By Albert McKeon
And the potentially unnerving fact that millions of people would watch the New England Patriots’ season opener on television also didn’t intimidate her.
What felt unusual was sharing a stage with fast-moving, over-sized professional athletes.
“I’m used to performing,” Stanley said. “Performing in front of all those people didn’t bother me. What was different was there were players on the field next to you. There was chaos all around. In a dance recital, it’s just an audience and it’s quiet.”
So the 19-year-old Nashua native had to focus on staying synchronized with her fellow Patriots cheerleaders, all the while wondering, “Am I going to get hit by a football?”
Stanley nonetheless danced and cheered without a hitch as the home-team Patriots started their season with a win over the Cincinnati Bengals. The Sept. 12 game marked her first as a cheerleader. She has since performed at the team’s second home game of the season, a win over the Buffalo Bills on Sept. 27.
She is the squad’s youngest member and the only one from New Hampshire.
“The camera crews are right next to you,” Stanley said. “You can hear the crashing of helmets on the field. It’s an amazing experience.”
It’s an experience Stanley had never considered until her mother suggested it earlier this year.
“My mom looked it up online,” Stanley said. “She said, ‘You know, that would be a great opportunity to put yourself out there.’ But I thought, ‘A cheerleader? I never did that before. That’s not me.’ ”
Stanley has danced most of her life. In fact, her life has consisted mostly of dance.
She performed last year in “Swing” with the Teen Actorsingers, and had previously choreographed “Once Upon a Mattress” with the Peacock Players.
But despite never having time or a curiosity for cheerleading at Nashua High School North, Stanley decided to give the Patriots a shot.
In February, she attended a workshop to get a sense of a cheerleader’s duties, and immediately recognized that it appealed to the dancer inside her.
“I just had a feel for what a Patriots cheerleader did,” she said. “It’s the moment I fell in love. It wasn’t cheering. It was dancing. I thought, ‘This is me.’ ”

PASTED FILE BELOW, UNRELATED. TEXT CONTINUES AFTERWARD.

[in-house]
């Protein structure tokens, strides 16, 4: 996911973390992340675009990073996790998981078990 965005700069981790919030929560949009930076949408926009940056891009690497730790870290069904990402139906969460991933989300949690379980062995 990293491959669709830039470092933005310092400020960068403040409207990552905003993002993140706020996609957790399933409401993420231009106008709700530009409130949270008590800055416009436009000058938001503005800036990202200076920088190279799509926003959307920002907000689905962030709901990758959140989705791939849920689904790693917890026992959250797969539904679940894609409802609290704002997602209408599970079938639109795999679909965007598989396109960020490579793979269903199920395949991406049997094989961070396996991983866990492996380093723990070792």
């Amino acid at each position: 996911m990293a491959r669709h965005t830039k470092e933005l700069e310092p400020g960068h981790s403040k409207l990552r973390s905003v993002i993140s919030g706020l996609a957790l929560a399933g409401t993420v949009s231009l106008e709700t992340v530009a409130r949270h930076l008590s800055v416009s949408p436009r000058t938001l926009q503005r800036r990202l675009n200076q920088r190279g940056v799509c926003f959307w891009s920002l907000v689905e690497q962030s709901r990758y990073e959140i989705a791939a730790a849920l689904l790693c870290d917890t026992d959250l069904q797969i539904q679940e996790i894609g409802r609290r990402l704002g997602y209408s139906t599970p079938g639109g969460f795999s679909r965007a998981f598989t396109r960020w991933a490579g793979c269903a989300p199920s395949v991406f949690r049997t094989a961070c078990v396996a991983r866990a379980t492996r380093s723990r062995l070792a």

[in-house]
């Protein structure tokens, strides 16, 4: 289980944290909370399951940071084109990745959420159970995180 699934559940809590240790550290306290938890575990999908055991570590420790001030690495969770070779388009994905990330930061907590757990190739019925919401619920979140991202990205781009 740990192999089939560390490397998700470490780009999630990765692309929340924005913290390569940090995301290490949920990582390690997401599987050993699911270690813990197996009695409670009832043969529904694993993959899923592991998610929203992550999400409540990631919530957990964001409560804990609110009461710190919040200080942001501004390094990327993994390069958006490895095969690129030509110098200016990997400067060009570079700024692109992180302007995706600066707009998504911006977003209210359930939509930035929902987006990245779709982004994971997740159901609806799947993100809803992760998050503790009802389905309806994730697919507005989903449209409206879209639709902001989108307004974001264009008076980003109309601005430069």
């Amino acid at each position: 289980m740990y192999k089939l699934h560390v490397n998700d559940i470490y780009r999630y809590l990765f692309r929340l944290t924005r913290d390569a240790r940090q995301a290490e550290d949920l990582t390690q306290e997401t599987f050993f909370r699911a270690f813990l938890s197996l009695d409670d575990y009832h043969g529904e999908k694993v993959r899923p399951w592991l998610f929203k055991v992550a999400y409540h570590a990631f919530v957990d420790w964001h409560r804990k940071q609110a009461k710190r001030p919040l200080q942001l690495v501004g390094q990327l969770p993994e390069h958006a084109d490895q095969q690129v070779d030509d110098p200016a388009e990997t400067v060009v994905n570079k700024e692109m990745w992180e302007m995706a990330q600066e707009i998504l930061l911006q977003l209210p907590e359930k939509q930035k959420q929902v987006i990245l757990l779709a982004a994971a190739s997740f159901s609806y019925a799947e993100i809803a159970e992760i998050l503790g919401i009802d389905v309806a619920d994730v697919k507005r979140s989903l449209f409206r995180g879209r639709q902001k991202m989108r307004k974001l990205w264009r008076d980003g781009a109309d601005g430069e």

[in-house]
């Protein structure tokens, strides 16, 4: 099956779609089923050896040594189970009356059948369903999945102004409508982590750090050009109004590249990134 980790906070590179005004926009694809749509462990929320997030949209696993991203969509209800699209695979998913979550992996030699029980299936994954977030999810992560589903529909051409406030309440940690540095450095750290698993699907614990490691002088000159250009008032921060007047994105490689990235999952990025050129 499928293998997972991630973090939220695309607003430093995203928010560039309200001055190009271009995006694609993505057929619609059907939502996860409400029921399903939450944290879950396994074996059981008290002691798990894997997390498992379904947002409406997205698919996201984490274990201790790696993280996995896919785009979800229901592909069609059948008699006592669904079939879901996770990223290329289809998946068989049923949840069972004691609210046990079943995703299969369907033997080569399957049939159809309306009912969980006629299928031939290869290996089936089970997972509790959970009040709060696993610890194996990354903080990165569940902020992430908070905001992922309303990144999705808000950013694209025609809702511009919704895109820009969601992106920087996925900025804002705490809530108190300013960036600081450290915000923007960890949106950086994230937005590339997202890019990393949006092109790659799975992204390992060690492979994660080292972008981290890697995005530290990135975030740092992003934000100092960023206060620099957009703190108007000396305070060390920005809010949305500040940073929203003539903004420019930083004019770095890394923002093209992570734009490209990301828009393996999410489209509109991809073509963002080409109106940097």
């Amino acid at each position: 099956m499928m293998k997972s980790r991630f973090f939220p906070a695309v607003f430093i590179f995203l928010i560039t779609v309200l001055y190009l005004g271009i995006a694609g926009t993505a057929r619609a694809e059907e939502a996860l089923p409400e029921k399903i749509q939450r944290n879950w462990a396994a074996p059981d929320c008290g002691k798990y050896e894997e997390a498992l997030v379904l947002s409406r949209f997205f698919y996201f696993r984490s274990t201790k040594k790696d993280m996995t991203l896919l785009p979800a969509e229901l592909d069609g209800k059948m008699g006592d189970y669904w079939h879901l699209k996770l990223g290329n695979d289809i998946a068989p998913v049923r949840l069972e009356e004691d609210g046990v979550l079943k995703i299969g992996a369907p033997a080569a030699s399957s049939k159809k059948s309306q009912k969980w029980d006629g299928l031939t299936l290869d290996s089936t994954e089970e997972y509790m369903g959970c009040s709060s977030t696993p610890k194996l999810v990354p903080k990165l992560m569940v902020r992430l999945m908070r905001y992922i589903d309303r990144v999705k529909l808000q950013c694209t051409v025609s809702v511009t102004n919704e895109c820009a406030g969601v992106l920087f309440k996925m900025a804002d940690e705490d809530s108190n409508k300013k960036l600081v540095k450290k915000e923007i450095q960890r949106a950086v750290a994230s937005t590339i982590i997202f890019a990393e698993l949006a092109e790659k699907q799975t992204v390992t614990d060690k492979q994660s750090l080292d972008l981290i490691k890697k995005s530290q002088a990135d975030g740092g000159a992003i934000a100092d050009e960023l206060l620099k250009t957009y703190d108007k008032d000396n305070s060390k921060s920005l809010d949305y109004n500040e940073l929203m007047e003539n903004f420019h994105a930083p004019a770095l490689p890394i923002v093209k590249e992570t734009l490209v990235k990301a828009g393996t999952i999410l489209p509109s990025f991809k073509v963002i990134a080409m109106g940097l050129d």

So, Stanley embarked on a journey not too dissimilar from an undrafted athlete who never plays football in high school or college but who still tries to make an NFL roster.
She attended auditions in March, watching as about 400 women were cut on the first day. She made it to the last day, and had to pass muster in two practices.
Then, at the final audition, Stanley tried on a swimsuit and interviewed with the cheerleading coach.
But that wasn’t the final step. Stanley, as with other potential rookies, then spent two weeks with cheerleaders from the past season’s squad who were also trying out again. The test was to see how rookies interacted with veterans.
Cheerleading squad director Tracy Sormanti was impressed with the newcomer.
“Though the Patriots cheerleaders perform cheers and chants throughout the game, the majority of their repertoire is choreographed dance routines,” Sormanti said.
“As Brittney-Lynne has an extensive dance background, she did very well in the audition process. Some women who audition for the squad make it on their first attempt, but for others, the entire process is a learning experience and it may require more than one try.
“Brittney-Lynne did very well on her first audition, impressing the judges with her dance ability, showmanship, confidence, level of physical fitness and interview skills.”
Stanley learned she had made the squad in an e-mail.
“I was shocked,” she said.
She was almost as shocked when attending a promotional event before the season started.
There, a fan asked if she could autograph her picture in the Patriots cheerleaders 2011 calendar, the photos for which were shot in the Dominican Republic.
“That was so cool and humbling,” Stanley said. “How many girls can say, ‘This is me.’ It was the biggest reality hit that I was a cheerleader.”
Stanley has danced many styles, including ballet, ballroom, swing and musical theater. She particularly likes to dance in 3-inch heels. The Patriots gig allows her to dance in 3-inch heeled boots.
“It’s a lot of training and a lot of work,” she said.
The squad practices twice a week, and in the mornings before home games. Her game-day routine consists of three components.
First, there are the expected cheers, which are recycled each season so that fans can participate, Stanley said. These come during defensive stands or when the Patriots near the red zone.
Stanley and the her fellow cheerleaders also follow a planned routine: two dances every quarter.
The third component keeps them on their toes. It’s a filler routine in which a random song is played during a break in play.
A cheerleader moves forward and dances. The other cheerleaders then join.
“You don’t know what’s coming up,” Stanley said.
Stanley will balance games, practices and promotional events with college. She’s studying arts and entertainment management, with a concentration in dance, at Dean College in Franklin, Mass.
But it’s unlikely that a walk to class will surpass the excitement of walking onto the field at Gillette Stadium.
“You walk out for the first time, and all those fans are screaming,” Stanley said. “It’s the coolest feeling in the world. It took my breath away.”